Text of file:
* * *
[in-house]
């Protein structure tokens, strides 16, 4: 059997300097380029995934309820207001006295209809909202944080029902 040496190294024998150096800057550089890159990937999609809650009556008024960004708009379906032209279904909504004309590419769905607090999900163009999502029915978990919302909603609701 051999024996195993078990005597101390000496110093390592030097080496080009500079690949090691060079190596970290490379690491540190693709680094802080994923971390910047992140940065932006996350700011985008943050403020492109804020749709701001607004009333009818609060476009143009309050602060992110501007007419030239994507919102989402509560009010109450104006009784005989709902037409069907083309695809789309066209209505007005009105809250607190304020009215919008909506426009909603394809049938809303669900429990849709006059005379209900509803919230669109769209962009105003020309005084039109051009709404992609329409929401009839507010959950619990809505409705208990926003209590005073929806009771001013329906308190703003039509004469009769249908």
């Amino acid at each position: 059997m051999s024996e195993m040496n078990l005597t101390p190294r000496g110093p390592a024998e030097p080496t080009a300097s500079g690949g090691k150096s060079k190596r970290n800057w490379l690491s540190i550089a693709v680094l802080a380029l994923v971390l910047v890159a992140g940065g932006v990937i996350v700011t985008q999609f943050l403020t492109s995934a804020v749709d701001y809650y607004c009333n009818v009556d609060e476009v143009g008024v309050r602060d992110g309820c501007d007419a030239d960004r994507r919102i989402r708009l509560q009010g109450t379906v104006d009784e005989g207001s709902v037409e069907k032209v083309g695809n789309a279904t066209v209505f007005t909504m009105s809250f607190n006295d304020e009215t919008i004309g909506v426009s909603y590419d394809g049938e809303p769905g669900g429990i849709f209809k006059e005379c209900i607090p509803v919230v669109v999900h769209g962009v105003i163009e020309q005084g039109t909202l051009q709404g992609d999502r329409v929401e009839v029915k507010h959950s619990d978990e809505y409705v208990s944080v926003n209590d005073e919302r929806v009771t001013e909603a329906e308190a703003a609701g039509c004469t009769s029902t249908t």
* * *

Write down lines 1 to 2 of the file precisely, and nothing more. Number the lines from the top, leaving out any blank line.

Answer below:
[in-house]
């Protein structure tokens, strides 16, 4: 059997300097380029995934309820207001006295209809909202944080029902 040496190294024998150096800057550089890159990937999609809650009556008024960004708009379906032209279904909504004309590419769905607090999900163009999502029915978990919302909603609701 051999024996195993078990005597101390000496110093390592030097080496080009500079690949090691060079190596970290490379690491540190693709680094802080994923971390910047992140940065932006996350700011985008943050403020492109804020749709701001607004009333009818609060476009143009309050602060992110501007007419030239994507919102989402509560009010109450104006009784005989709902037409069907083309695809789309066209209505007005009105809250607190304020009215919008909506426009909603394809049938809303669900429990849709006059005379209900509803919230669109769209962009105003020309005084039109051009709404992609329409929401009839507010959950619990809505409705208990926003209590005073929806009771001013329906308190703003039509004469009769249908």